Recently, concepts have been published that focus on a discrete representation of inverted fractures. For example, Fischer et al. [37] introduced a method that is based on the use of the Cellular Automata concept for deterministic inversion of linear structures and applied it to systems with fractured and karstic conduits [38,39]. Klepikova et al. [21] calibrated discrete fracture networks (DFNs) with given horizontal and vertical fracture orientations, mainly for investigating fracture connectivity, but not for the adjustment of fracture network geometry. The method by Somogyvári et al. [40] iteratively tunes geometric fracture properties in order to match the tomographic tracer measurements. Fracture probability maps were generated based on synthetic DFN examples, which reveal the good reliability of inverted results for simple networks, but a minor capability for locating single fractures in complex networks. This demonstrates not only the highly demanding inversion problem when adjusting individual fractures in a network, but it also highlights the growing data demand of accurate tomographic inversion, with increasing network complexity.
Improved tomograms can be achieved by increasing the source-receiver density, by optimal and full usage of information of measured data, instead of, for example, utilizing the trends and characteristics of response data only, and by combining different measurements that deliver complementary data. The combined use of salt tracer and electrical resistivity tomography [17], of salt tracer and ground penetrating radar [41], as well as of nanoscale zero-valent iron tracer and flowmeter testing [42] have been proposed for better delineation of fracture flow paths. However, combining different methods also raises efforts and the cost of field investigation campaigns. Moreover, the comparison or coupling of different data inversions escalates the requirements for the tomographic inversion procedure.
The presented work builds upon the DFN inversion procedure by Somogyvári et al. [40]. The objective is to further develop the tomographic reconstruction of discrete fractures by comparing the results from the tracer-based inversion to that based on hydraulic pressure signals. Our inversion procedure is assigned to the stochastic methods. Therefore, the probabilistic characteristics of the results will be the same for different inversion runs. Nevertheless, individual results will change, although we use the same input data. In contrast, deterministic approaches (e.g., Klepikova et al. [21]) will produce the same results for every inversion run while using the same input parameters. In the following, the underlying Bayesian inversion procedure is first described and improved. Subsequently, a synthetic case study is introduced for testing the different tomographic concepts.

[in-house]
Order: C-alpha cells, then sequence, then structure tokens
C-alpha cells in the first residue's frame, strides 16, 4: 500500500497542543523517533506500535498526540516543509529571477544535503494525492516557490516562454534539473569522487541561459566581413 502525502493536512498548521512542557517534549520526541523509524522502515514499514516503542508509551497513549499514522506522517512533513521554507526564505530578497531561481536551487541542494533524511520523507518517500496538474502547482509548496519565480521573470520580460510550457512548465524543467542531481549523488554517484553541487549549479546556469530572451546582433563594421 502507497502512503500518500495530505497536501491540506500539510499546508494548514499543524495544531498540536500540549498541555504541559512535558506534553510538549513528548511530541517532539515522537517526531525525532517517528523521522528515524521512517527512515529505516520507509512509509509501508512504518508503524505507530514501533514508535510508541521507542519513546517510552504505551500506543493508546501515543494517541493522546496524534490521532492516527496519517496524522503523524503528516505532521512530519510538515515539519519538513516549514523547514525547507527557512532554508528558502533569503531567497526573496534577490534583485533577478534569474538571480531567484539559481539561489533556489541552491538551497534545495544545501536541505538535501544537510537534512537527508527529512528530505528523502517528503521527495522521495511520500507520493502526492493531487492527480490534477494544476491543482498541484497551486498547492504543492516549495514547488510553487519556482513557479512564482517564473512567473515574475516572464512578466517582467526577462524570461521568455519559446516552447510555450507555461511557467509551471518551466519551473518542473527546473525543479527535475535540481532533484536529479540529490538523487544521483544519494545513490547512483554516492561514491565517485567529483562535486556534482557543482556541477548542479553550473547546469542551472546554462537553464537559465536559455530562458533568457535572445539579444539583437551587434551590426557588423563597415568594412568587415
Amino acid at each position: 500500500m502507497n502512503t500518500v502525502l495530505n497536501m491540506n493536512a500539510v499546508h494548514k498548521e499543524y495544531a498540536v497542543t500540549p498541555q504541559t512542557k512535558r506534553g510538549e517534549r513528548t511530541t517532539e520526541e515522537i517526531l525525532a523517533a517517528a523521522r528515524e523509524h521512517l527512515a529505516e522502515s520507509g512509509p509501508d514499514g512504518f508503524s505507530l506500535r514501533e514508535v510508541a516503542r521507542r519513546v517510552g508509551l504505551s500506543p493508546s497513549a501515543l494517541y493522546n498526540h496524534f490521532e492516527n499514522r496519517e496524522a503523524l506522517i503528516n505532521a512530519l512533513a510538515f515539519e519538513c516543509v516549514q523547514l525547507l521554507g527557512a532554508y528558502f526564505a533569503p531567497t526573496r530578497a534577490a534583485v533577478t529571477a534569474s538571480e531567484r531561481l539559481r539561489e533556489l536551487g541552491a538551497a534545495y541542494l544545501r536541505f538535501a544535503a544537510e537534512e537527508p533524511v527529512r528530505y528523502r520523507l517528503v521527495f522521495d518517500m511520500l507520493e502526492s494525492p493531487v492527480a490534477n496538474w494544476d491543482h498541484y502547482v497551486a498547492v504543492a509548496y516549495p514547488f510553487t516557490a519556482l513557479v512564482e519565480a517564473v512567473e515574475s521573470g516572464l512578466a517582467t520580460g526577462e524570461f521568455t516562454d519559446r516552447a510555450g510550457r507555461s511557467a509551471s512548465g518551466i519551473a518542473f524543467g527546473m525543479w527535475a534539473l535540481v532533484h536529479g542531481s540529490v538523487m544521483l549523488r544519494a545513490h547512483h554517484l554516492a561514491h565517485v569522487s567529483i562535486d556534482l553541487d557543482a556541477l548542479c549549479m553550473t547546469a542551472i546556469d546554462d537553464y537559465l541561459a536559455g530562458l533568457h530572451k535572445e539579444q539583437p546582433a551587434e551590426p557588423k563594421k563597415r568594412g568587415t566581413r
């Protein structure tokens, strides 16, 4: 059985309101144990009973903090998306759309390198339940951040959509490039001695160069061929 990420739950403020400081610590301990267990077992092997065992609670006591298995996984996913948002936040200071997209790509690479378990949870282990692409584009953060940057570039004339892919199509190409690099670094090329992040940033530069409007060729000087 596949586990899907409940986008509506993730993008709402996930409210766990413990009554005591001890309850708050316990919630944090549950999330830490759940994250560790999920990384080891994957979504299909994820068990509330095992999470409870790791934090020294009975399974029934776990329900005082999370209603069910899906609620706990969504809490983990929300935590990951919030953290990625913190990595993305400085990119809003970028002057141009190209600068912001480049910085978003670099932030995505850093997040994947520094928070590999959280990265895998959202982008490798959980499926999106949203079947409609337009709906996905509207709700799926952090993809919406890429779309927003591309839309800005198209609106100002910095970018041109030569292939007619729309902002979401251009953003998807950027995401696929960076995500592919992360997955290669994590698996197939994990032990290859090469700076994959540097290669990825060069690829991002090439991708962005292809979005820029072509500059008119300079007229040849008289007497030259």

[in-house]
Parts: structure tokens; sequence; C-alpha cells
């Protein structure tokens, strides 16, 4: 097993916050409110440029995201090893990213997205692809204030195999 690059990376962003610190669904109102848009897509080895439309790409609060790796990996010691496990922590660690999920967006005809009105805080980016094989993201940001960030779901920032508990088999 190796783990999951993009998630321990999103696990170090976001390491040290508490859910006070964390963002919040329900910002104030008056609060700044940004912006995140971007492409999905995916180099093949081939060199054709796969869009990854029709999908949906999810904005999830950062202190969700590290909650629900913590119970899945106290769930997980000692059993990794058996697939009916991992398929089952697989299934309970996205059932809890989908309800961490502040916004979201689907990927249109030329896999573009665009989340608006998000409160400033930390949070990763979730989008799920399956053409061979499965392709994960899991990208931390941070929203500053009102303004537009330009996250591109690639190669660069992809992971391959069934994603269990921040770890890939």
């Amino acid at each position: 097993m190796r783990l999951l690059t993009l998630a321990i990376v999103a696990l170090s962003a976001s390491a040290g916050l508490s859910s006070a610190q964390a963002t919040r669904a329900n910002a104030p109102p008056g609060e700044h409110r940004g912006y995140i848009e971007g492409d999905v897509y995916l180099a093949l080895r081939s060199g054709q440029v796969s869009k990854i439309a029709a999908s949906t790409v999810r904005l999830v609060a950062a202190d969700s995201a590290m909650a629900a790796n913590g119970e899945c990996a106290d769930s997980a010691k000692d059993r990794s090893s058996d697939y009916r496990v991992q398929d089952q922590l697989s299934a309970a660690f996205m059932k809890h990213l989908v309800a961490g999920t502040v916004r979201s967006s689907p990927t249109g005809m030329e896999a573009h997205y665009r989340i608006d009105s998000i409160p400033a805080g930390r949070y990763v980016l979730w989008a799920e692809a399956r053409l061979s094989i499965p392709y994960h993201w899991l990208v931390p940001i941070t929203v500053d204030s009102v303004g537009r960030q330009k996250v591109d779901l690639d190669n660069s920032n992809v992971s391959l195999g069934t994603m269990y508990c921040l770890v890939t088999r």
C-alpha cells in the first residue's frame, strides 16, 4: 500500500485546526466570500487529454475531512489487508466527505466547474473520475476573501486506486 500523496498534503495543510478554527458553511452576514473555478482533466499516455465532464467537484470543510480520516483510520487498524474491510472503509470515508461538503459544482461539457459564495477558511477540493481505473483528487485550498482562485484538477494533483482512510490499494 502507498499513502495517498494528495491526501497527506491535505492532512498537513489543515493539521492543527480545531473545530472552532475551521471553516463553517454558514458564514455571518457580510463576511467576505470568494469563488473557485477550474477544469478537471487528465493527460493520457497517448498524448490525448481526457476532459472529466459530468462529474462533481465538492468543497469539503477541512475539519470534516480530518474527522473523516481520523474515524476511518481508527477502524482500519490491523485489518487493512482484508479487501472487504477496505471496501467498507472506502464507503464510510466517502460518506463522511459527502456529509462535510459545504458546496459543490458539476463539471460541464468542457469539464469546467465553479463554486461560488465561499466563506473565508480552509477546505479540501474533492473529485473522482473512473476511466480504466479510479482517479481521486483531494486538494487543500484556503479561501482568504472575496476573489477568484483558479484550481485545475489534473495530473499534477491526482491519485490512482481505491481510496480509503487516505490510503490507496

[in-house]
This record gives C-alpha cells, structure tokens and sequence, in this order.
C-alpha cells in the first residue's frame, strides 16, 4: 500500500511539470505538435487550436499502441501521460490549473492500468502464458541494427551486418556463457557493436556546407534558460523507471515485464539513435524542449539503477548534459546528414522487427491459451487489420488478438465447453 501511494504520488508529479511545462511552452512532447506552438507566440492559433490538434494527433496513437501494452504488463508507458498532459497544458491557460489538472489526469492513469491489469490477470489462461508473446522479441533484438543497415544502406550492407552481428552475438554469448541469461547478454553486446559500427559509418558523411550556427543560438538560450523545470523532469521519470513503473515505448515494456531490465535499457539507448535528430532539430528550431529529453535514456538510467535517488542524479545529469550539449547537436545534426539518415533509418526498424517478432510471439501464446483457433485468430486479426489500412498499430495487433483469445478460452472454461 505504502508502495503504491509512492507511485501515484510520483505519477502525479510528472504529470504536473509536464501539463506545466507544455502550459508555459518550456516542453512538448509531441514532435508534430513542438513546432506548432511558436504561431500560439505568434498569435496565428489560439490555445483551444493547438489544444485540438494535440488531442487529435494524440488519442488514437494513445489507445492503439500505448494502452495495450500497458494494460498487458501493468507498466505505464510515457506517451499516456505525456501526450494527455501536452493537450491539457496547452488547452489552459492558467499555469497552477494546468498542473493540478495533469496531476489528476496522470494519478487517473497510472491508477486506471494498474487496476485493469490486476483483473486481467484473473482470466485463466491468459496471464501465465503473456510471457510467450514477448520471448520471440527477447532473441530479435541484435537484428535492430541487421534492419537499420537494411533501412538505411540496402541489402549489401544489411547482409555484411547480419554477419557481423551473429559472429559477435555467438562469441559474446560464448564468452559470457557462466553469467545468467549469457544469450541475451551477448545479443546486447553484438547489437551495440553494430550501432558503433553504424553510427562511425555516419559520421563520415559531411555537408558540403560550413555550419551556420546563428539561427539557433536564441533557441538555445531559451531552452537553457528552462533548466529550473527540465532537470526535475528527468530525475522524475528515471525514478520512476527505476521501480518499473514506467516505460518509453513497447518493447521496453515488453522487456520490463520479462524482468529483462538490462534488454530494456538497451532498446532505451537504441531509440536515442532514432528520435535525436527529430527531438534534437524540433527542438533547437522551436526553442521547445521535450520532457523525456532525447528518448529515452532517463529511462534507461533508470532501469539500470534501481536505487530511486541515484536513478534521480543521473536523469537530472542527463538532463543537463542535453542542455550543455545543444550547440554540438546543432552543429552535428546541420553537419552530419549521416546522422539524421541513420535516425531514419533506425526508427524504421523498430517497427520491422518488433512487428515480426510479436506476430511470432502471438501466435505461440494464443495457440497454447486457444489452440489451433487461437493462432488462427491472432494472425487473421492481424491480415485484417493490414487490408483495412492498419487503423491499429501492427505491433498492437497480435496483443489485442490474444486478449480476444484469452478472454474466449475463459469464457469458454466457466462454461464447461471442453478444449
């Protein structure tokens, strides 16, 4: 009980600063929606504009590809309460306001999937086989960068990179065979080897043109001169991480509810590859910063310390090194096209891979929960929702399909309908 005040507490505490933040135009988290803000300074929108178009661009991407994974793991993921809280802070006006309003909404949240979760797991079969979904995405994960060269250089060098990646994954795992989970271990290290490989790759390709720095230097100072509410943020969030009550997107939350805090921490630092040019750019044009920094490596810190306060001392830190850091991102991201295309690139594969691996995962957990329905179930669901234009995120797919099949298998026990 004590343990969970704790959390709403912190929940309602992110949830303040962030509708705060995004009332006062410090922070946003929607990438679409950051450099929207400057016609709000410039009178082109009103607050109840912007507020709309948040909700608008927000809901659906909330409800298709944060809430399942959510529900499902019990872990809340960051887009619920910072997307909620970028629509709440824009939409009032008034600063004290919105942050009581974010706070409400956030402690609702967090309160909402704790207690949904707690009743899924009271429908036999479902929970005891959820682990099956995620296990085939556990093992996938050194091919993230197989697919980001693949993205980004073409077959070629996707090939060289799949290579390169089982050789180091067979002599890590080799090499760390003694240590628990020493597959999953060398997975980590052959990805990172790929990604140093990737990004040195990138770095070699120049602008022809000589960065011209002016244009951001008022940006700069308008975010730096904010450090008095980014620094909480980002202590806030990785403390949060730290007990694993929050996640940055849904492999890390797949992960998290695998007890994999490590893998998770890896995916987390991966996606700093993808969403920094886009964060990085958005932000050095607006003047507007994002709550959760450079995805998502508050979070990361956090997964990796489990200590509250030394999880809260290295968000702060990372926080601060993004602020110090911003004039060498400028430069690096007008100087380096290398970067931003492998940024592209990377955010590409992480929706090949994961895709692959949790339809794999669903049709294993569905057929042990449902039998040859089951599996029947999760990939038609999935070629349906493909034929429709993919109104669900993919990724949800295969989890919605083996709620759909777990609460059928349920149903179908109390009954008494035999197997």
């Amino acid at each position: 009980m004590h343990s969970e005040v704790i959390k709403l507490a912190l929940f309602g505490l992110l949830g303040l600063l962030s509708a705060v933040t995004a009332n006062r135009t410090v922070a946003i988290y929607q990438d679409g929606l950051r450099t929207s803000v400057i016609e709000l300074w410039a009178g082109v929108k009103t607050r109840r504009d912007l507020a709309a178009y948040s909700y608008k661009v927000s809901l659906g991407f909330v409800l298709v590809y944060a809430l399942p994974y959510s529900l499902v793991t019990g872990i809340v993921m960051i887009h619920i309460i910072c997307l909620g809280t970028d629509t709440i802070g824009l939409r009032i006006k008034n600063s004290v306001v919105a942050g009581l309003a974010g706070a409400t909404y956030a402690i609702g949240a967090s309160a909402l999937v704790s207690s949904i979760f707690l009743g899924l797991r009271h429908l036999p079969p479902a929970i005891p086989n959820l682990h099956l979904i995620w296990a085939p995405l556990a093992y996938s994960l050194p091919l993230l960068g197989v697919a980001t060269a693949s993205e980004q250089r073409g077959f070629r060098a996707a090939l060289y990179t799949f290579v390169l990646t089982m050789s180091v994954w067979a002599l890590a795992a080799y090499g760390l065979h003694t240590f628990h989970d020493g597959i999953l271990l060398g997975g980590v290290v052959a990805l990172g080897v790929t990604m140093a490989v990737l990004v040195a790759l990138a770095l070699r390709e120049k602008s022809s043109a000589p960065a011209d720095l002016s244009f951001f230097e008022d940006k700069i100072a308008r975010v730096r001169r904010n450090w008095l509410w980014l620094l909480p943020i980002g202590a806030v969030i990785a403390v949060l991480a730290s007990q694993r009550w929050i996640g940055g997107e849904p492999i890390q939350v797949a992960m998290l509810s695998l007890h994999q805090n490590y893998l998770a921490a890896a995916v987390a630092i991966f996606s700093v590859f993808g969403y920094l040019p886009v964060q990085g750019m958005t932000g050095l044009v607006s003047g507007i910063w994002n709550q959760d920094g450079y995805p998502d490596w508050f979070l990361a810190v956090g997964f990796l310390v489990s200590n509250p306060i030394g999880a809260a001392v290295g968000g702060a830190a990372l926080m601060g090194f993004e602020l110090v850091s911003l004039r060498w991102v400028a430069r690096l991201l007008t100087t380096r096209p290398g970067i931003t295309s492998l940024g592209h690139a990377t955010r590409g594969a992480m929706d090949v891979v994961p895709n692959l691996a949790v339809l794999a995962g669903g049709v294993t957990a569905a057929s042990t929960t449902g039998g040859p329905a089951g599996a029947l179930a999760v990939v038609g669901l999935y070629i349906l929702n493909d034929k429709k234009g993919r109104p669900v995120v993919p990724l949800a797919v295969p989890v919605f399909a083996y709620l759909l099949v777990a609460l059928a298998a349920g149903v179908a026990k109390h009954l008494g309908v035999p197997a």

2. Methodology

The following section starts by introducing our case study, its geometrical parameters, and the settings of the experiment. The reconstruction of the DFN is done by transdimensional inversion, which is explained in the following part. We present a method that deals with noisy observation data at the end of this section.

2.1. DFN Case Study

A synthetic 2D DFN model is used for testing the inversion procedure. It is set up based on the fracture geometry of the Tschingelmad outcrop in the central Alps [43]. The simplified cross-section that is shown in Figure 1 provides different preferential flow paths between the given three source and three receiver points, and it hence represents an ideal example to test the specific capabilities of different tomographic methods. The sources on the left side may be interpreted as packed vertical intervals of a well, where the tracer or pressure signals are introduced. The receiver points on the right represent measurement points in an imaginary observation well. By systematic characterization of the fractures that are adjacent to the source and receiver wells and with the aid of packer tests, one could isolate the conductive and connective fractures and also realize such tests in practice. For the subsequent tomographic inversion, it is assumed that the profile in Figure 1 can be reproduced by the definition of two fracture sets. The sets differ with respect to the fracture orientation and aperture, as given in Table 1. These properties of the fracture sets and the fracture length distribution (FLD) are geometric constraints of the inversion. Within these constraints, the inversion procedure will explore the suitable fracture combinations.
Theoretical experiments are simulated with different source signals to obtain receiver data that is used for the inversion to calibrate the DFN. Table 1 sums up the details of these experiments. Hydraulic tomography is simulated with a series of independent pumping tests, using a Heaviside injection pressure signal (transient flow condition). Tracer tomography is simulated in a similar hydraulic regime as the hydraulic tomography case. Water is injected in the source wells using the same pressure gradient between the source and receiver wells as for the hydraulic tomography. We wait until the flow stabilizes after the injection of water, i.e., until the velocity field is stable (steady-state flow condition), before any tracer injection is applied. The tracer is continuously injected, with a constant concentration, until the termination of the experiment.